If the reader is a Morrissey neophyte, watch out: he has often given pretty varying accounts of events, times and likes/dislikes in the past, consciously or/and unconsciously. Hence, this feels a bit like treading water in wait for Morrissey's autobiography to drop, whenever and if-ever it will.
So, all in all, is this book worth a read? Fairly. If you're as much into minutiae regarding Morrissey and The Smiths as I am and you have a fair amount of common sense in order to try and separate gossip from fact, I'd say go for it. If you've heard "Girlfriend In A Coma" and say "Who?" when you hear the name Timi Yuro or see a picture of The Salford Lads Club, you'd probably fare better with another book....more
This is a practical guide on how to write a living eulogy of your Self, as though it is a martyr pretending to something else.
Crisp's wit and intelligThis is a practical guide on how to write a living eulogy of your Self, as though it is a martyr pretending to something else.
Crisp's wit and intelligence is his saving grace in this, his autobiography written in the middle of his life, but his despondent attitude constantly leaned me to think him a whiner. His seemingly inadvertent bravery in coming out as homosexual in the 1920s is more than remarkable, and he even stood up for in a court case where policemen accused him for attempting to prostitute himself; the case was dismissed.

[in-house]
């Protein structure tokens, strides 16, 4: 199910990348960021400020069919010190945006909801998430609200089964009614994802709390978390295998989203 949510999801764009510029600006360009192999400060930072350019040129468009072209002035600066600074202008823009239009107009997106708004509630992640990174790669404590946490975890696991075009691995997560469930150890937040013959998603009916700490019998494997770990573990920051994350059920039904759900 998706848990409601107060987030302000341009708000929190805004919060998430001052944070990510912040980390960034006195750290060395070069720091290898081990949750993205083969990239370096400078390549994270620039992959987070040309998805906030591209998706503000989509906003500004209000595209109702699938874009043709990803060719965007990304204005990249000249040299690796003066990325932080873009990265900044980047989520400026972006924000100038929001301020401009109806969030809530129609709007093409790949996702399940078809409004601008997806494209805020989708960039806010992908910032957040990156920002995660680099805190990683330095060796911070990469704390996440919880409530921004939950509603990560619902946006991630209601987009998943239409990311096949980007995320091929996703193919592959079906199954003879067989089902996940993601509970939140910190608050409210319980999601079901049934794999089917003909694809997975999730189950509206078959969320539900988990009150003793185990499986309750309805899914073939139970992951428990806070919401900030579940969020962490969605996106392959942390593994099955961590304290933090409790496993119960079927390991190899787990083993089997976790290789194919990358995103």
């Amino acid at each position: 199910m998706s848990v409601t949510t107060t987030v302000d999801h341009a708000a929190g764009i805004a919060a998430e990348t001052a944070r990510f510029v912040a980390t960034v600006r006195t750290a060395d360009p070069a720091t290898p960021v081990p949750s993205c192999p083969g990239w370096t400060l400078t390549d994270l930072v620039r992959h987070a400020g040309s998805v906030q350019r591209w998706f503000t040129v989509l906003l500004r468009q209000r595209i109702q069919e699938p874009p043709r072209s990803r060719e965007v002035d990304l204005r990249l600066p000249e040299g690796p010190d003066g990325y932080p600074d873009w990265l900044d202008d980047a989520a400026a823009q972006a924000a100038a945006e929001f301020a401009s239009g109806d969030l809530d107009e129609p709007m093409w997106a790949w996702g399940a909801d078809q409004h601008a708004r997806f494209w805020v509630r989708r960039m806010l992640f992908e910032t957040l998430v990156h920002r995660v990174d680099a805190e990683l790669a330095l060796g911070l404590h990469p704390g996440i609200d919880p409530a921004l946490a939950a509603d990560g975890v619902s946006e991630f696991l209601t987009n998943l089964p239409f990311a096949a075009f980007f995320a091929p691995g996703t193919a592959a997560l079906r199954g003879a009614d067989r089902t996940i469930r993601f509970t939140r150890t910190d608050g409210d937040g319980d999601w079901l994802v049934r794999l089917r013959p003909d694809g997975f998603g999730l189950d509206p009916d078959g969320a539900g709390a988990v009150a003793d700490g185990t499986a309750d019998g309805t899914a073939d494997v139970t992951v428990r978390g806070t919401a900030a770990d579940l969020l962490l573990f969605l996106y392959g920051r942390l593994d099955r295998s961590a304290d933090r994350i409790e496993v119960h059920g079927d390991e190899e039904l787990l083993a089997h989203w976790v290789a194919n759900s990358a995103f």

Crisp's writing is at times essential and a great example of intelligence and humor intertwined, e.g.:
For about twenty years I lived in a state of intoxication with my own existence and, perhaps for that very reason, excess of alcohol was one of the extremes to which I felt no urge to fly. I asked many people why they drank so much but never received an explanation that I fully understood. It was the tales of their escapades while under the influence of drink that brought me nearest to comprehending their need for it. It seemed to give them a few hours of freedom from rates which, during the rest of their lives, they reluctantly obeyed. If this was true, then in the example of my life lay a cure for drunkenness, though it was hardly an answer which Harley Street would have approved. The prophylactic is, never to conform at all.
In short, a mostly interesting, saddening and self-made tragedy made by a man who transformed himself into a work of art and shed himself of music and love. Do see the documentary "Resident Alien" on Crisp, made as Crisp was turning 80 years of age. He moved to New York at the age of 74 and the documentary does give a few very different views on his life, at least as it was lived during the latter part, which shows this autobiography as a work of art onto itself, but knowing Crisp - and most people - how could it be anything else?...more
When I saw Control, all those years later, I didn’t even notice it was in black and white because it was exactly what my childhood had looked and felt
When I saw Control, all those years later, I didn’t even notice it was in black and white because it was exactly what my childhood had looked and felt like: dark and smoggy and brown, the colour of a wet cardboard box, which was how all of Manchester looked in those days.